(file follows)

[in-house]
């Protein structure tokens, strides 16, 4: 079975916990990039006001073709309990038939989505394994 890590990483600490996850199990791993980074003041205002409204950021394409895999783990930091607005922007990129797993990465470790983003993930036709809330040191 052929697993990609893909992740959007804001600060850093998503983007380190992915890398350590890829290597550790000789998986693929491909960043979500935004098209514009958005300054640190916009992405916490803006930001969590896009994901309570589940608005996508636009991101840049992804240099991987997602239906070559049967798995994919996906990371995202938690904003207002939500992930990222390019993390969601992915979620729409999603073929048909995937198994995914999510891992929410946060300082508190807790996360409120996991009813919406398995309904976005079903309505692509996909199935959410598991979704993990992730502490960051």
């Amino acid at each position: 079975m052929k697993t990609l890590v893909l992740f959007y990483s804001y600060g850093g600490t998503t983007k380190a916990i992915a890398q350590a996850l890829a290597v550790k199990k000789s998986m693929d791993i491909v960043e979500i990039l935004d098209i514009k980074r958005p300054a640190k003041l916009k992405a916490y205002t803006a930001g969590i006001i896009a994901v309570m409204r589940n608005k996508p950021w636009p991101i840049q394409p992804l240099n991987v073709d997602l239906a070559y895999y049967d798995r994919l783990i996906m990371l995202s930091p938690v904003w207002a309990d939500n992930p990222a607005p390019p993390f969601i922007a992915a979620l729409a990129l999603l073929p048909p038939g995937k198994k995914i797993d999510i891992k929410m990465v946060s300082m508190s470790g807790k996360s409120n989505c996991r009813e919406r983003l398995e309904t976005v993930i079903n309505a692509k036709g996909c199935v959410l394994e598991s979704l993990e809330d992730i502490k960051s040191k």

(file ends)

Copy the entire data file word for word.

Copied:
[in-house]
């Protein structure tokens, strides 16, 4: 079975916990990039006001073709309990038939989505394994 890590990483600490996850199990791993980074003041205002409204950021394409895999783990930091607005922007990129797993990465470790983003993930036709809330040191 052929697993990609893909992740959007804001600060850093998503983007380190992915890398350590890829290597550790000789998986693929491909960043979500935004098209514009958005300054640190916009992405916490803006930001969590896009994901309570589940608005996508636009991101840049992804240099991987997602239906070559049967798995994919996906990371995202938690904003207002939500992930990222390019993390969601992915979620729409999603073929048909995937198994995914999510891992929410946060300082508190807790996360409120996991009813919406398995309904976005079903309505692509996909199935959410598991979704993990992730502490960051």
């Amino acid at each position: 079975m052929k697993t990609l890590v893909l992740f959007y990483s804001y600060g850093g600490t998503t983007k380190a916990i992915a890398q350590a996850l890829a290597v550790k199990k000789s998986m693929d791993i491909v960043e979500i990039l935004d098209i514009k980074r958005p300054a640190k003041l916009k992405a916490y205002t803006a930001g969590i006001i896009a994901v309570m409204r589940n608005k996508p950021w636009p991101i840049q394409p992804l240099n991987v073709d997602l239906a070559y895999y049967d798995r994919l783990i996906m990371l995202s930091p938690v904003w207002a309990d939500n992930p990222a607005p390019p993390f969601i922007a992915a979620l729409a990129l999603l073929p048909p038939g995937k198994k995914i797993d999510i891992k929410m990465v946060s300082m508190s470790g807790k996360s409120n989505c996991r009813e919406r983003l398995e309904t976005v993930i079903n309505a692509k036709g996909c199935v959410l394994e598991s979704l993990e809330d992730i502490k960051s040191k």